“For real estate companies, it’s just faster and easier to do something online than to do it offline,” he says. “You go to for the same kinds of benefits you go to for: speed, cost, convenience. Imagine having to go to the airport to buy an airline ticket. This is the same concept.” Worth noting is the recent launch by of the first online REIT, which the company calls the eREIT. “The investor is getting at the real estate and the real estate trust with almost no cost. There are no broker commissions and no underwriting concessions,” Miller said. “The big difference between this eREIT and others is it is open to everyone, not just high-net-worth investors.” Jilliene Helman, CEO of, a Los Angeles-based online marketplace for real estate investing that connects borrowers and sponsors to capital from accredited and institutional investors, is similarly upbeat about the future of crowdfunding. “You will see more multifamily being done [with crowdfunding] because the entire industry of crowdfunding is growing,” she said.

Comprising the capital stack
Just how big a part of the multifamily capital stack crowdfunding will become in 2016 is open to conjecture, Miller says. Much depends on whether there will be a pullback in the availability of institutional capital in 2016. If such a pullback does occur, Miller predicted, “Crowdfunding would fill the gap.” Miller believes that when crowdfunding does become significant, it will comprise about 30 percent of the stack.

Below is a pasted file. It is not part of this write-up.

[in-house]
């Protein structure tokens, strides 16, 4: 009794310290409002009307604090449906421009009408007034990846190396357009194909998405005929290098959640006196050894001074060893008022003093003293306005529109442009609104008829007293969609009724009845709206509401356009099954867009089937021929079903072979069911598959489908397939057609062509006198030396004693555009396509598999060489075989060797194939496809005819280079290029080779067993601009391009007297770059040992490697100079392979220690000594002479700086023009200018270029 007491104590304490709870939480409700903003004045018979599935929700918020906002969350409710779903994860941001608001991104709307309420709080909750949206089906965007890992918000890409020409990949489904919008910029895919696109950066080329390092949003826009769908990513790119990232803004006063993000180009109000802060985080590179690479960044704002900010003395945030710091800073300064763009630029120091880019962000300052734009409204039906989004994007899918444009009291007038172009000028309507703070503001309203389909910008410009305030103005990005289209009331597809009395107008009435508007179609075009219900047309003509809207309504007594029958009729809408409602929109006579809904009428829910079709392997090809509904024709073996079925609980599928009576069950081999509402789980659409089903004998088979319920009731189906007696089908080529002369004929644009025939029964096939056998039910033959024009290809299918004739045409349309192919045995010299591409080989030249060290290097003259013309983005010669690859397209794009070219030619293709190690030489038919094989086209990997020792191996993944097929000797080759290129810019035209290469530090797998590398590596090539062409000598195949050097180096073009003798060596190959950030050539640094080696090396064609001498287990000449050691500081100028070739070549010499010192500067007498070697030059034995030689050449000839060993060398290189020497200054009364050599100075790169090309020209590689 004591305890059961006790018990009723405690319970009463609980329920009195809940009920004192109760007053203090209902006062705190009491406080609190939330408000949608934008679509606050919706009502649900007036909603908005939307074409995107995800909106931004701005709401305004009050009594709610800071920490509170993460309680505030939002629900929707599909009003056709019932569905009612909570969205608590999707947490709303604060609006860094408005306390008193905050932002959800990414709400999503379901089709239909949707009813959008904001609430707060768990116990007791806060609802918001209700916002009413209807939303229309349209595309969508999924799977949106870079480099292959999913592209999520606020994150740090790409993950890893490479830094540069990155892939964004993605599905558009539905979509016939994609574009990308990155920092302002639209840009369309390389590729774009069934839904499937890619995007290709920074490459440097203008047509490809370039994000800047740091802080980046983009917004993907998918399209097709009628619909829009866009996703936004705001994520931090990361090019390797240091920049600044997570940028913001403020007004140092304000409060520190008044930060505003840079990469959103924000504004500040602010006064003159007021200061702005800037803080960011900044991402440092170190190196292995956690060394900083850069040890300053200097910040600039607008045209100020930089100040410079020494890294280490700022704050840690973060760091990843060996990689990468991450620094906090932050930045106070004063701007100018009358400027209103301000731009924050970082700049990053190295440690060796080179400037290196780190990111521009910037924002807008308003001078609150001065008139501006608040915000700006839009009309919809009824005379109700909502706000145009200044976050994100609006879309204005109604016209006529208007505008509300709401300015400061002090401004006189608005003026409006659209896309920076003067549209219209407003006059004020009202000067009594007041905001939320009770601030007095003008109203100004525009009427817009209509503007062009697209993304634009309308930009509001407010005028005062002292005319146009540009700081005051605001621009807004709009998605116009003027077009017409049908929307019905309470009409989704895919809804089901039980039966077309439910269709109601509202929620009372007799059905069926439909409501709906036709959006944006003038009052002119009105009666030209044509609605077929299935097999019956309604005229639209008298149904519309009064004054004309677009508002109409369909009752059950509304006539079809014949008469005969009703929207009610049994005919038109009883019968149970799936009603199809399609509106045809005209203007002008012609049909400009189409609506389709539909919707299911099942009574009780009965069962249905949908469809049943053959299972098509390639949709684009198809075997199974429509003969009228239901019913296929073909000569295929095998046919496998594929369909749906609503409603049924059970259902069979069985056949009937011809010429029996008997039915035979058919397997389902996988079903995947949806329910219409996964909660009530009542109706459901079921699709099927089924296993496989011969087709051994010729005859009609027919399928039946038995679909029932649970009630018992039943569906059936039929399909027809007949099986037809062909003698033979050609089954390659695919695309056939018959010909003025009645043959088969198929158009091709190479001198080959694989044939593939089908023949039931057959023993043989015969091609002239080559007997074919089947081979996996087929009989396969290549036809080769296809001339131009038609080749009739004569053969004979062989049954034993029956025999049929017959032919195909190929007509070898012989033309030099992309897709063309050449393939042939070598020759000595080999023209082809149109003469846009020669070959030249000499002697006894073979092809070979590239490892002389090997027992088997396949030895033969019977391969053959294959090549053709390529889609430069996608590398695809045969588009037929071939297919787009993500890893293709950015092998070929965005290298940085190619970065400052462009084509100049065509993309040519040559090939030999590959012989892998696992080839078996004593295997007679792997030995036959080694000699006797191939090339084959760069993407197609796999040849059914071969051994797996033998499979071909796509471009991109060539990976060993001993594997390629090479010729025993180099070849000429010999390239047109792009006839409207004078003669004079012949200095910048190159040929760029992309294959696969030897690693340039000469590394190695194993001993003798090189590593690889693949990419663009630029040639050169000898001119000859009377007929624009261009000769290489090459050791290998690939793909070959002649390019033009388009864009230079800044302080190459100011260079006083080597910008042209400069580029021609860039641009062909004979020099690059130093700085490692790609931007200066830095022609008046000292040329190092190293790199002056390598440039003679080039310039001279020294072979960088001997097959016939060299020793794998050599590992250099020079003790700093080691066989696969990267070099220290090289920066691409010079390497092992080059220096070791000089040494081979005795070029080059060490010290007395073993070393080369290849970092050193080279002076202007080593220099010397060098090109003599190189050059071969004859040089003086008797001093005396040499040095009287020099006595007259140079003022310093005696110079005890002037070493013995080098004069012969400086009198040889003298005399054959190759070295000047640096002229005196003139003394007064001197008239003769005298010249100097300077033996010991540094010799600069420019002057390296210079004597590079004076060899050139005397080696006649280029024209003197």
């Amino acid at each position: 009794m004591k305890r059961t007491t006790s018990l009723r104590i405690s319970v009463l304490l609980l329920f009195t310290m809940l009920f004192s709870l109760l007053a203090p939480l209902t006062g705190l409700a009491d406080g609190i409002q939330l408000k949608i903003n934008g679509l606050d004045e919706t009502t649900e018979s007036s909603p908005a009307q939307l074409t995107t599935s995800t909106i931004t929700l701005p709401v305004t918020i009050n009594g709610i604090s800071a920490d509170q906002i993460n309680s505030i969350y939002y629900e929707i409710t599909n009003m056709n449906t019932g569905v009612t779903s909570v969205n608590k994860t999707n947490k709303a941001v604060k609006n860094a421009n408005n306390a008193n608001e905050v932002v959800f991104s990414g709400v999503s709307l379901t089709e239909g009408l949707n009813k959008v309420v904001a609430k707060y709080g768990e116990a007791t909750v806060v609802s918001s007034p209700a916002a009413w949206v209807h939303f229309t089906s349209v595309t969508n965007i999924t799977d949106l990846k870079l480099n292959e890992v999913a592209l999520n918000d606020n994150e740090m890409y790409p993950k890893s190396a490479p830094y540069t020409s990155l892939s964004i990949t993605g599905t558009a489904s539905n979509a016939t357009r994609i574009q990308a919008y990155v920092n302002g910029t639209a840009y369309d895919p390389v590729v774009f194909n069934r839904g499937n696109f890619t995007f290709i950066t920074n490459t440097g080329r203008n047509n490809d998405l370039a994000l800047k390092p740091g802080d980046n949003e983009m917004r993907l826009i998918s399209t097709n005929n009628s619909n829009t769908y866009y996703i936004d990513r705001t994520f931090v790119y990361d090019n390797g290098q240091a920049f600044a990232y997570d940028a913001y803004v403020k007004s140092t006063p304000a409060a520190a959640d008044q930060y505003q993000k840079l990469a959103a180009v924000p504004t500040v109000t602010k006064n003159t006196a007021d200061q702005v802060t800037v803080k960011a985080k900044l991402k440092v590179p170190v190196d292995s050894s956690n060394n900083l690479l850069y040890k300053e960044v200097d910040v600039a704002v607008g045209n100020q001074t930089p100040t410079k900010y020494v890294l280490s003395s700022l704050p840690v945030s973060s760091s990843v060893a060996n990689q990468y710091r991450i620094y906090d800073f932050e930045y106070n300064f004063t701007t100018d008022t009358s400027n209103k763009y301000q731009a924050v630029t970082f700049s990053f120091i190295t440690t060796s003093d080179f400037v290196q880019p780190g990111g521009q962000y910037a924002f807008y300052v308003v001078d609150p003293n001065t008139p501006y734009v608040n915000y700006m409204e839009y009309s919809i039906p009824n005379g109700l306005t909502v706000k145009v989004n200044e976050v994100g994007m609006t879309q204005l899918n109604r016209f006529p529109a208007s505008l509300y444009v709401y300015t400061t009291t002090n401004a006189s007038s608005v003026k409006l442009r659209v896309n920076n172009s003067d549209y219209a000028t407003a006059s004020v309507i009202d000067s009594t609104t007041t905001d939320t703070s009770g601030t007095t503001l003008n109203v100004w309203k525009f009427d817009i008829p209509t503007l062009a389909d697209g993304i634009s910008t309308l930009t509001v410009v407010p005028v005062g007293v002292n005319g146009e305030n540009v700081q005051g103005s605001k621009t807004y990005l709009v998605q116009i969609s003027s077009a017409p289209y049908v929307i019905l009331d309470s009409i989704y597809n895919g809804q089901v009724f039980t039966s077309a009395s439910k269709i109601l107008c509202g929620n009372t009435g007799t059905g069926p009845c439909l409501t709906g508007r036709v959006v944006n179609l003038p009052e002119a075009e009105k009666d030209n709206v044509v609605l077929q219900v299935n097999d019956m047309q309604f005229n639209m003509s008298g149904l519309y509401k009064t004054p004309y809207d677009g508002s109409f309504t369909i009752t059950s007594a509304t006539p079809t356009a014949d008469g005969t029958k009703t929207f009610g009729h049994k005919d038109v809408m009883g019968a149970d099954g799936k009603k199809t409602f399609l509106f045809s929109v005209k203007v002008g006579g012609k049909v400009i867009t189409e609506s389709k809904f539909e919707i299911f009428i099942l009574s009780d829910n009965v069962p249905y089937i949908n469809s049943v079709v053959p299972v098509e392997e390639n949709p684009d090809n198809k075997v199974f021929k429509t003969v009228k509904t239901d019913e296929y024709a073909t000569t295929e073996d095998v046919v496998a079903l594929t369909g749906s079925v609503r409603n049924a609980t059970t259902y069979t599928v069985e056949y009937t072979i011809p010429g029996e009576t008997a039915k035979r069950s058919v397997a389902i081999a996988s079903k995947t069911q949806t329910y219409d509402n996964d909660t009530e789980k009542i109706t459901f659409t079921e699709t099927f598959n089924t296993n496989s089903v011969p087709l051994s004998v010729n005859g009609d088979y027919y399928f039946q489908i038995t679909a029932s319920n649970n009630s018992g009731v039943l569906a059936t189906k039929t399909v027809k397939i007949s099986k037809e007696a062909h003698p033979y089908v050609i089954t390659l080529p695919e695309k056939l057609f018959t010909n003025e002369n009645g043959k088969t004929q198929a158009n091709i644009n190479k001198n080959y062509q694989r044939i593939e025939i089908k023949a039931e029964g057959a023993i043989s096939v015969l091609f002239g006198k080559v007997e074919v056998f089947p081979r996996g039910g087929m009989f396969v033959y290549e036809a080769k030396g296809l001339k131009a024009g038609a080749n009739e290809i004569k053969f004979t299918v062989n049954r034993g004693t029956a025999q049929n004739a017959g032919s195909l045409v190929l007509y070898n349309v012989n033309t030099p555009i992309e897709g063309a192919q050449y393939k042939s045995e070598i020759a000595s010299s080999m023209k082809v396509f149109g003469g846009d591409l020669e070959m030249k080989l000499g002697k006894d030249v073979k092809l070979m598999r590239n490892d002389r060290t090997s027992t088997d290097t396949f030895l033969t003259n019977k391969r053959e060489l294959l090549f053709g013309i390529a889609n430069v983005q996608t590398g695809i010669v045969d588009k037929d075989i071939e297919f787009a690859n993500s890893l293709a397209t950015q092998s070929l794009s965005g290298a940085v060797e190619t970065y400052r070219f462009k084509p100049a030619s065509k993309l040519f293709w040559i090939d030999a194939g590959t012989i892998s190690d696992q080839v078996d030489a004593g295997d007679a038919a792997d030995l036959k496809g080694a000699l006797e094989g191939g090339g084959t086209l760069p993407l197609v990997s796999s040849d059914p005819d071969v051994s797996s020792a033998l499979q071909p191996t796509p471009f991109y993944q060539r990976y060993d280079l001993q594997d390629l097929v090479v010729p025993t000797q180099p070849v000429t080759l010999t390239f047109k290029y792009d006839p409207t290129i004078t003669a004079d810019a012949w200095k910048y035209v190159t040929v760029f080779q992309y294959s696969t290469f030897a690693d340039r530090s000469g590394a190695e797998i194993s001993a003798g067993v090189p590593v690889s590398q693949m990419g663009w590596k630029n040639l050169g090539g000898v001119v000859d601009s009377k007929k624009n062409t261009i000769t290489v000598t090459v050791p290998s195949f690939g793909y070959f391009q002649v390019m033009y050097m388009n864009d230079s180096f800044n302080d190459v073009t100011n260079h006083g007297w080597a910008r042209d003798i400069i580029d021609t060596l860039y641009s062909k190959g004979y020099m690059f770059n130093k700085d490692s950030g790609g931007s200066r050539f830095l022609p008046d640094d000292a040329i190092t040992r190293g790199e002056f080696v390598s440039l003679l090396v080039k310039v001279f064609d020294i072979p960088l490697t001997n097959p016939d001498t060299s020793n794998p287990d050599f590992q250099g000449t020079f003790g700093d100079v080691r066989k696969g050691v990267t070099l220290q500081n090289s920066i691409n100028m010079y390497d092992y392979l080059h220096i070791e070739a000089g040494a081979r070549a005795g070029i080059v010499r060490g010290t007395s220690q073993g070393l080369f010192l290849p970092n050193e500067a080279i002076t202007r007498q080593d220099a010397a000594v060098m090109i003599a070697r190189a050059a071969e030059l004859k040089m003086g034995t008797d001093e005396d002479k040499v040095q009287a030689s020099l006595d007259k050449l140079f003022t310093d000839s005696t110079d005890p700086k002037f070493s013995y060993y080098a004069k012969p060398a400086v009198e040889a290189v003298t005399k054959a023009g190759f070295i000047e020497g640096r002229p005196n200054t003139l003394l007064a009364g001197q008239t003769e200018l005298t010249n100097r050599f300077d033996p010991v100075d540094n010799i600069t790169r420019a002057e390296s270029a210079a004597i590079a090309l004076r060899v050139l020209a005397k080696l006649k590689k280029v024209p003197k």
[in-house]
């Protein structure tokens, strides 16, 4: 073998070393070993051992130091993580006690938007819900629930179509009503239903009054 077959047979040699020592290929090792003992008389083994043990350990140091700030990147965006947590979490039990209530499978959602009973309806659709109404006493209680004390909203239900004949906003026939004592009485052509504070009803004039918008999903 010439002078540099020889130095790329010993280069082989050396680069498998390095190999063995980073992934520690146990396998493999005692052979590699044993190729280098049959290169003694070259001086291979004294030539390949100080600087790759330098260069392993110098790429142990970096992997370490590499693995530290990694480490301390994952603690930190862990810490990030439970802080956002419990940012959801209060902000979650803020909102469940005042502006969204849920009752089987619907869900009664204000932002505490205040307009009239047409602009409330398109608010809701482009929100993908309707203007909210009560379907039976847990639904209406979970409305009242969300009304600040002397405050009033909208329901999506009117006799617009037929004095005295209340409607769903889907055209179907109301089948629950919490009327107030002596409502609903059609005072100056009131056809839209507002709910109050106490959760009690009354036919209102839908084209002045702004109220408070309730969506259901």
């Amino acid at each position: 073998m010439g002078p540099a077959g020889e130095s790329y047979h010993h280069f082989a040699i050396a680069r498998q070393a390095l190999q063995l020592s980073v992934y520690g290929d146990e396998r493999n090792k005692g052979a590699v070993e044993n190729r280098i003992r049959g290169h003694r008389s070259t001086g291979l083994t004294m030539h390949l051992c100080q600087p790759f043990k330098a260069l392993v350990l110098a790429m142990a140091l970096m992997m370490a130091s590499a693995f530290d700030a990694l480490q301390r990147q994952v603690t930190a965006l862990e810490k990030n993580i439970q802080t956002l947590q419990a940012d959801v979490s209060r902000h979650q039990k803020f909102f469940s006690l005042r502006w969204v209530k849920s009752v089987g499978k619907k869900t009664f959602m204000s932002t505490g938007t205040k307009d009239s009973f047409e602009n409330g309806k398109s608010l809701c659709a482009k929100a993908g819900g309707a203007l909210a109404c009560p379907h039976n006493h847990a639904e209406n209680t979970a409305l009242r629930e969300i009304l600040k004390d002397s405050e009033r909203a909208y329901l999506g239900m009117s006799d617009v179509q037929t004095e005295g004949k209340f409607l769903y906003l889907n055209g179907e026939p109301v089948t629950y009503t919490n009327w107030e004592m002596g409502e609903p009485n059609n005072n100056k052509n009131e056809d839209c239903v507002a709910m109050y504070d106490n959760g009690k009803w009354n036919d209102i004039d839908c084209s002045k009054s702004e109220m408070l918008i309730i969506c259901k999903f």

Steve Cinelli, senior fellow for Massolution, a leading research and advisory firm specializing in crowdfunding and crowdsourcing solutions for private, public and social enterprises, reported that while multifamily comprised “a relatively meager part of the 2015 volume,” change is likely to come in 2016 as the platforms’ growing legitimacy motivates greater numbers of investors to participate. “There is a growing challenge, with the platforms desiring to go upmarket in quality and size of project,” he said. “But [they] have the capacity to do only so much. I believe participation in deals not controlled by the platforms will grow. As such, the crowdfunding participation will be only a relatively slim proportion of the total financing. With mezzanine offerings coupled with more equity, the return profile may go up, but the capacity of an investor network and pre-commitments will drive both the type and size of deals a platform engages, and its acumen to potentially serve as the lead on bigger deals. The jury is out on this one.”